Transcending Taboos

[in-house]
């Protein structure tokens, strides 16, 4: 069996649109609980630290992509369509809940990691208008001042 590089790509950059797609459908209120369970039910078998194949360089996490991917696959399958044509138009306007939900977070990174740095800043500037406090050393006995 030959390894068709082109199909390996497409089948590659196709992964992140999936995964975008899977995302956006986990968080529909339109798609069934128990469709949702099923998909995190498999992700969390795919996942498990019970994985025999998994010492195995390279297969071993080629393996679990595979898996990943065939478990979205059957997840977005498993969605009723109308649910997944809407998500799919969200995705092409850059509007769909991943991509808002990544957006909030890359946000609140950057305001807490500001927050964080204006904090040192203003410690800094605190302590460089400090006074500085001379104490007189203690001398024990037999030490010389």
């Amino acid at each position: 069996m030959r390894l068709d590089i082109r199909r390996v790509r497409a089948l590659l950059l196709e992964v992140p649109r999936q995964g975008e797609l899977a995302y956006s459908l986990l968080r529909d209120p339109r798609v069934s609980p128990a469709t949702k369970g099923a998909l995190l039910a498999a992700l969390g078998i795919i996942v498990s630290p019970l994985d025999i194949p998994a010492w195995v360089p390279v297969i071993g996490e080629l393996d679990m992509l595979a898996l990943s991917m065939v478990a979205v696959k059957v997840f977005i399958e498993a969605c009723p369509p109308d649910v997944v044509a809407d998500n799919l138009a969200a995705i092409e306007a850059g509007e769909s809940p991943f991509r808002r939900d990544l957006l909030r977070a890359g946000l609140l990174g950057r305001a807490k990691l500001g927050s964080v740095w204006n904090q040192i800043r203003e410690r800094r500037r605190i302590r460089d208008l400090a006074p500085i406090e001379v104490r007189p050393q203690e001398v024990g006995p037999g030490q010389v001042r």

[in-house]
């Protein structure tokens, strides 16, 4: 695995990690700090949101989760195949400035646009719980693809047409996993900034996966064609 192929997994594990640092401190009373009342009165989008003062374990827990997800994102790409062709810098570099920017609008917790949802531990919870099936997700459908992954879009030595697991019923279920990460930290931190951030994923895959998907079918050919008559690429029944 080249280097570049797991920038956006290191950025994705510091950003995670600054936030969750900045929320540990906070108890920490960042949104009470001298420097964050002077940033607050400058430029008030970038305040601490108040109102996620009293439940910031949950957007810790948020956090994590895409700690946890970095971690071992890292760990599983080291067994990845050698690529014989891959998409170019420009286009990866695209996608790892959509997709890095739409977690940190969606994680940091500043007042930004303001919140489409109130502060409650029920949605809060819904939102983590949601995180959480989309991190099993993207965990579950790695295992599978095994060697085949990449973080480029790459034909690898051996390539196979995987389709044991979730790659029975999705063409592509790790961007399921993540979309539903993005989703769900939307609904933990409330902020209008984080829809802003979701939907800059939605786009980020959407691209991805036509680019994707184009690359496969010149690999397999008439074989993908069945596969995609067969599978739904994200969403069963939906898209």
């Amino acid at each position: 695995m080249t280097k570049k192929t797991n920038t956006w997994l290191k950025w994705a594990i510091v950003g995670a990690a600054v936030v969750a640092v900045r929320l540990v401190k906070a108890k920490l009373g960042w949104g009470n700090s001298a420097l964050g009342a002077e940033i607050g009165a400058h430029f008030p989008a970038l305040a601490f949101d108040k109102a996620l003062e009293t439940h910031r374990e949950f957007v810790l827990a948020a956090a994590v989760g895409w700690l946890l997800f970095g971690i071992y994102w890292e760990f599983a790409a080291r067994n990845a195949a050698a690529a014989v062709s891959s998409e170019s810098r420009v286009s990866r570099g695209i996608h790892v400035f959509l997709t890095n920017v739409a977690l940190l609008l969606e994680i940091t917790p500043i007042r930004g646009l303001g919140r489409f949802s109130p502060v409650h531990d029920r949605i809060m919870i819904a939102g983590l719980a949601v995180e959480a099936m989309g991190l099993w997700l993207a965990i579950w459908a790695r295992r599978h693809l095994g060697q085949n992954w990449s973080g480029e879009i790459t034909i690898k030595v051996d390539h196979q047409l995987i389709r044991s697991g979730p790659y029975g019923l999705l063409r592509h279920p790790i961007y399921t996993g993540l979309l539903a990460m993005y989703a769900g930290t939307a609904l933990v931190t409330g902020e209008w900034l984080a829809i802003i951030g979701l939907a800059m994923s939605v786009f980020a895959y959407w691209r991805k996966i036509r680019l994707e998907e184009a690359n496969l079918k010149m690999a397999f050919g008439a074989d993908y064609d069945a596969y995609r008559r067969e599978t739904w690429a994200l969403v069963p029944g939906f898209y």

I was six years old when I first felt the repercussions of mental health rattle my world. In a manic depressive episode triggered by a Selective Serotonin Reuptake Inhibitor (SSRI), a common antidepressant medication, my mother was struggling with Bipolar 3. The episode of depression inhibited her so greatly that she was forced to leave her job to attend an outpatient program offered by a local mental health institution. Too young to fully comprehend what was happening, I did not grasp the severity of the situation; however, through experience, I did learn how to overcome the stigma surrounding mental health. As I matured, I grew more and more cognizant of my mother’s situation — as well as the steps my family took to support her. Every morning, my father would get up early to ensure that my mother took her medicine. And I found myself taking on more responsibility too, anything I could to help her. I discovered that the more I did, the better our family was able to exist happily. Together, my family has learned how to grow and live beyond the mental health episodes that have recurred throughout our lives. We have learned a lot about each other, and realized that these experiences, which often feel very negative at the time, can ultimately be truly positive, strengthening our love and understanding for each other. Together, we learned that the stigma surrounding mental health was in fact totally unjustified. Even now, though, I worry this article crosses some sort of line; before writing, I called my mother to ask if it was okay for me to share our story with the Andover community. Now a mental health worker at the same institution at which she was once an outpatient, she reminded me to not be afraid of the stigma surrounding mental health. She encouraged me to share our story. As a community, we must support, love, respect and strive always to understand each other. Only then can we transcend the taboo like my family has. More importantly, Andover itself has to evolve and rise to meet the mental health challenges on campus. People in our community need support, and we need to learn how to provide it immediately. This is our opportunity to learn how to create a community that does not fear stigmas. The 2014 “State of the Academy” survey states that 75.7 percent of Andover students feel that there is a stigma on campus tainting the process of asking for counseling. In a community so focused on achieving perfection, the concept of admitting that one needs help in any facet of one’s life, especially mental health, is staggering. As mental health issues across campus seem to be emerging almost epidemically, it is important to realize that these problems are probably not new. Mental health has been one of the many elephants in the room at Andover, but now it is ready to show its face. It is time for us, as a community, to fight the idea of mental health as a taboo subject and encourage one another to reach out for the help that we need.